Setting Good (Behavioral) Defaults: How To Influence Student Expectations to Facilitate Better Learning Behaviors
Concurrent Session 4
Student behaviors are triggered in part by contextual cues embedded in the virtual, hybrid, and face-to-face classroom. In this interactive session, we facilitate a conversation about how instructors and instructional designers can manipulate those contextual cues through choice architecture and defaults to guide students toward more productive learning behaviors.
In this interactive session, we offer a brief introduction to choice architecture and defaults, and facilitate a conversation about how they can be best used in online, hybrid, or face-to-face courses to guide more productive learning behaviors.
Students come into the classroom with beliefs and expectations—scripts or schemata—that guide their behaviors. These are habitual and do the work of allowing us to quickly process and respond to our environments based on relatively little information. Nobel Prize-winning psychologist and economist Daniel Kahneman calls this System 1 thinking. It buffers us against the need to devote concerted attention to every decision we make. And in the classroom, it can inform choices as innocuous as picking a seat, as personally problematic as tuning out verbal directions for assignments, or as disruptive as talking over classmates or stealing their ideas.
Obviously, in or out of a learning context, deleterious scripts need to be disrupted and their resulting behaviors or outcomes need to be changed. But though they can be viewed as uniformly negative, these cognitive shortcuts actually important. And by setting productive expectations and defaults, we can put many of them to work in service of more effective learning.
This session focuses on how we can create more productive expectations and defaults for students. We begin by examining defaults in real time. A conference session is a lot like a class, and attendees will be asked to think through the kinds of expectations they had when they walked into the room, and how those expectations were molded by the setting of the conference, the set-up of the space, and the nature of the event. In other words, how does the architecture of a conference session interface with participants’ pre-existing scripts to set parameters for how they will behave?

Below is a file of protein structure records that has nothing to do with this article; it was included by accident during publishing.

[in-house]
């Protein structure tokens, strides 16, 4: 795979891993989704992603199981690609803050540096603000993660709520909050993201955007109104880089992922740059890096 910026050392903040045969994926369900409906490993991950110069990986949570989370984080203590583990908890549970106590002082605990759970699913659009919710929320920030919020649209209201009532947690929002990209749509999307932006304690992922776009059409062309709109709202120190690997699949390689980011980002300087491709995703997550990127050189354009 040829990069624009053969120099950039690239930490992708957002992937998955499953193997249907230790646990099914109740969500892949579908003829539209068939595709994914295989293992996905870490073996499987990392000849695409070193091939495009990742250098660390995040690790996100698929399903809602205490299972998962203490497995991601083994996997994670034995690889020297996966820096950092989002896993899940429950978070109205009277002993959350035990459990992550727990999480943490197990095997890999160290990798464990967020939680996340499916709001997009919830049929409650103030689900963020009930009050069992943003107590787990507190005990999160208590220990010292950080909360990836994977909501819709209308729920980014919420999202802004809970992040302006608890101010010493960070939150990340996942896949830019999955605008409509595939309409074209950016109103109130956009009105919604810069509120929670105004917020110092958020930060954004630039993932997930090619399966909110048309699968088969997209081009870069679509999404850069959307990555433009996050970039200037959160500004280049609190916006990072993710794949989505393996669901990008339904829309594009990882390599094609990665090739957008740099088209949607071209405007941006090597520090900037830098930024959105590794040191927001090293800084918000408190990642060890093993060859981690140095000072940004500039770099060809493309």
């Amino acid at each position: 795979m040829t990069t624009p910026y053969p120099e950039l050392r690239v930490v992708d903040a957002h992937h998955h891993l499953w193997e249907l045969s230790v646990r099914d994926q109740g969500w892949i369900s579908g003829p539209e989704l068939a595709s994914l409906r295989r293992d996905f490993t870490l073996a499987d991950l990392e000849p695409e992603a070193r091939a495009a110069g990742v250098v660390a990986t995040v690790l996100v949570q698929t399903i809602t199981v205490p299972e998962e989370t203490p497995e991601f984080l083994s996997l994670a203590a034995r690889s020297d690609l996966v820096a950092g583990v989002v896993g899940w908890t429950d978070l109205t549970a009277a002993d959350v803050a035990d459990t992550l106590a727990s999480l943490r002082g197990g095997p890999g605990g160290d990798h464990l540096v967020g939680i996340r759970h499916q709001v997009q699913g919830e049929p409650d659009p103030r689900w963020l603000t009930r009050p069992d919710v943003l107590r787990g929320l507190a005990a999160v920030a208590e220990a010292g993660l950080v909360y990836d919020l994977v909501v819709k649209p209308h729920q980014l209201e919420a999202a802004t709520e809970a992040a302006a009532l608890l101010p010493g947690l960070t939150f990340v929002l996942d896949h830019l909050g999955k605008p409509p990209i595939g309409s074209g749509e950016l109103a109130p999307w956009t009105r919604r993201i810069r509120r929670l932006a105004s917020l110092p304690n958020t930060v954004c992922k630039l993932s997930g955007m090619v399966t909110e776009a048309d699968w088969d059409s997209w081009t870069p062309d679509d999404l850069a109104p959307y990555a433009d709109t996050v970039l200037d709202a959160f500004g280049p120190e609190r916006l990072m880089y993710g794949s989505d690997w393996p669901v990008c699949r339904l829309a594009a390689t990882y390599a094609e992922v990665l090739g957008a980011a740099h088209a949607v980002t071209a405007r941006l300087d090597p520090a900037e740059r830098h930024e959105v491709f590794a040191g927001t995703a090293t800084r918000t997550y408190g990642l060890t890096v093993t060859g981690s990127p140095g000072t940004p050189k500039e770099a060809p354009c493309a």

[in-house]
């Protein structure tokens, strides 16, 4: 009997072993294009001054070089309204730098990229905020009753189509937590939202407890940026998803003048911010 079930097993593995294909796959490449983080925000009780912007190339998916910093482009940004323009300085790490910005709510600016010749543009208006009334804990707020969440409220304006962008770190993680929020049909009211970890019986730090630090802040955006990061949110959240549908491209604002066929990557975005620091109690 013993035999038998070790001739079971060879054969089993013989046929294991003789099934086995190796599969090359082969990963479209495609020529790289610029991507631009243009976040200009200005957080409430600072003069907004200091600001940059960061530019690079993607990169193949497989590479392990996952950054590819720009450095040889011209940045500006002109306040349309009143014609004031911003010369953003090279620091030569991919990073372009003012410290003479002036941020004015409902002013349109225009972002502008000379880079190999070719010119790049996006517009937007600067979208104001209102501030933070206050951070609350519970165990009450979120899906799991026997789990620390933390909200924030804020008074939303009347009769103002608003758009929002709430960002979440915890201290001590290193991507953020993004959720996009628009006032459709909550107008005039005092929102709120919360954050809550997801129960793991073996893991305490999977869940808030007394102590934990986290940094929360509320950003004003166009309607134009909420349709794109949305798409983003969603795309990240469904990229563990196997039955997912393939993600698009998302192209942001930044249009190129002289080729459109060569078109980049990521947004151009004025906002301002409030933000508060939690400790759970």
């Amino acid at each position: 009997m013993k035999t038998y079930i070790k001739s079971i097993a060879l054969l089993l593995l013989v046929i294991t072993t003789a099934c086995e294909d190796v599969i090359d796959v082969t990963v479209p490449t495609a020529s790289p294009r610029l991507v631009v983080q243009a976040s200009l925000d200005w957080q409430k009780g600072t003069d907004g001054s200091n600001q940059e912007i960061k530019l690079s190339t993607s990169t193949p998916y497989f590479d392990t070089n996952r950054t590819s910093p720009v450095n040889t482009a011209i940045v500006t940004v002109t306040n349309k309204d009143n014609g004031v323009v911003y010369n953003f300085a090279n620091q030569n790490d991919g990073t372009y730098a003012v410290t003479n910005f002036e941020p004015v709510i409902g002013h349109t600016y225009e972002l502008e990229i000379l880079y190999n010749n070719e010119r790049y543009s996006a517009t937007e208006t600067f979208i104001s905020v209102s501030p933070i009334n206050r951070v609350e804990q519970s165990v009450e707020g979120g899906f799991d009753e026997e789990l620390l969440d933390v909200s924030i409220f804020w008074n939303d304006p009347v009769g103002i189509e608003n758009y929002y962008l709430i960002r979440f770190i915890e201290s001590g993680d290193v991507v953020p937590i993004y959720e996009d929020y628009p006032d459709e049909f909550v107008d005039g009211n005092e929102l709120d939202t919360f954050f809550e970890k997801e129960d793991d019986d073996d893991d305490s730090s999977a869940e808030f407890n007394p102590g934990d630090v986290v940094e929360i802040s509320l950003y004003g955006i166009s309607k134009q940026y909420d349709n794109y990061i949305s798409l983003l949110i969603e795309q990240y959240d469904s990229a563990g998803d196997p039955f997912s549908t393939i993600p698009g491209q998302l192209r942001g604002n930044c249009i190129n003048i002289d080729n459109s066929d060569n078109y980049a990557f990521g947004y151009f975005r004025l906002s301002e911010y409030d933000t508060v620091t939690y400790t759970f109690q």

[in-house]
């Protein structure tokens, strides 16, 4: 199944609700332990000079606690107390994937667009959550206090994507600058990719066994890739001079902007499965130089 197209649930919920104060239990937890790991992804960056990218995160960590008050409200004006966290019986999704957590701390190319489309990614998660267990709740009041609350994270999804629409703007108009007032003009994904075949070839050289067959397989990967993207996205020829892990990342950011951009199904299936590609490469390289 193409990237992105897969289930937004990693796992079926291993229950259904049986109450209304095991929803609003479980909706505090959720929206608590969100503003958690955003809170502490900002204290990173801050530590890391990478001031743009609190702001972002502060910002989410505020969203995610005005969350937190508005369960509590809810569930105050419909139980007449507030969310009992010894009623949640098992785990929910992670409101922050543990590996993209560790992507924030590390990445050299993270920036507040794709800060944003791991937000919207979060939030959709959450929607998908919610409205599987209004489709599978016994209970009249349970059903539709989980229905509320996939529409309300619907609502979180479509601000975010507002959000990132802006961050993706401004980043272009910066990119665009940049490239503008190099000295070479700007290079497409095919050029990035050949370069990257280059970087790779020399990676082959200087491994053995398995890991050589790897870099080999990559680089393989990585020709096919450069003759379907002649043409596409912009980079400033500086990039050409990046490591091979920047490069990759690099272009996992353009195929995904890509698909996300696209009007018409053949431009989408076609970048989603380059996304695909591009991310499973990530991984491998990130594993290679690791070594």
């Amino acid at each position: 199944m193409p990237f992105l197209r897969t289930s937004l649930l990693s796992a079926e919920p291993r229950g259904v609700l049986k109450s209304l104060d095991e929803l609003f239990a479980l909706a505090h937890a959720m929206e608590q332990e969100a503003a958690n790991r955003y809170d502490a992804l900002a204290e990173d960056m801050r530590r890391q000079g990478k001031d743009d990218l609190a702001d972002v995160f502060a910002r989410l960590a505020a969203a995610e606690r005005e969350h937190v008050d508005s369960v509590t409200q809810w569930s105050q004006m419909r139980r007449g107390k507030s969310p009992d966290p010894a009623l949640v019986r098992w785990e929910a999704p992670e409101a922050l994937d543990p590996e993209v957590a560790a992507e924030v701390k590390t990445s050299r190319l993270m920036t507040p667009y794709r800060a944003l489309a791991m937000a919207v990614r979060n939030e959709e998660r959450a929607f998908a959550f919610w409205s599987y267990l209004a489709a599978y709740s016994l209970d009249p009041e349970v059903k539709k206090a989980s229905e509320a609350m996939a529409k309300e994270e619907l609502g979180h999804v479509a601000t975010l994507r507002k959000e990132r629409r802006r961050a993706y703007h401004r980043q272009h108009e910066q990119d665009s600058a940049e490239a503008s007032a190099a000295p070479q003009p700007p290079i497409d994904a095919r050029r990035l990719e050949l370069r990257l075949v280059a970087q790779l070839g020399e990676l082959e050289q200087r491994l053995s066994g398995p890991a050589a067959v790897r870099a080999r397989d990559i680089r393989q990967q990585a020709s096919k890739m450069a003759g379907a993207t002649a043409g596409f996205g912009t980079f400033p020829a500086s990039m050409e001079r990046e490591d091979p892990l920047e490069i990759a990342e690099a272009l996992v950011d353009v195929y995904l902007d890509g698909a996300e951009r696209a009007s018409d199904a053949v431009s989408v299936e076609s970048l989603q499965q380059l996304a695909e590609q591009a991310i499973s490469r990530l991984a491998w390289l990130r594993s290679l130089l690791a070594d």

Participants will then spend the rest of the session considering how their observations translate into a virtual, hybrid, or in-person classroom setting. In table groups, they will brainstorm ideas for setting positive behavioral defaults in one of two cases: expectations about student engagement, or expectations about grades. Groups will be encouraged to experiment with ways to set better defaults using their preferred LMS—for example, by including low-stakes practice activities or example assignments. And toward the end of the session, groups will be asked to report back, generating a list of possible strategies that all the participants can then take home.
As part of the session, we will provide a brief introduction to Systems 1 and 2 thinking, scripts and schemata, and some relevant research in other fields about creating effective defaults. Participants will receive a handout summarizing the theoretical framework with space to record their own ideas and takeaways. And participants will receive a brief bibliography that offers some starting points for a further exploration of behavioral economics and choice architecture.
The goal of this session is not for participants to learn specific course-building tricks or ‘nudges’ that trigger better classroom behavior. Behavioral interventions are not plug-and-play, and they cannot be mechanically applied. Instead, the main point is to help participants become more cognizant of the scripts students bring with them into courses, both for better and for worse. And it is to give participants tools to help students learn more effectively by managing the contextual cues—the defaults—that trigger certain scripts. In other words, participants should come away from this session with 1) the ability to analyze how environmental factors in the (virtual) classroom—at least in part—determine student behavior; and 2) a framework for how to architect their (virtual) classroom to encourage the types of student behavior they would like to see.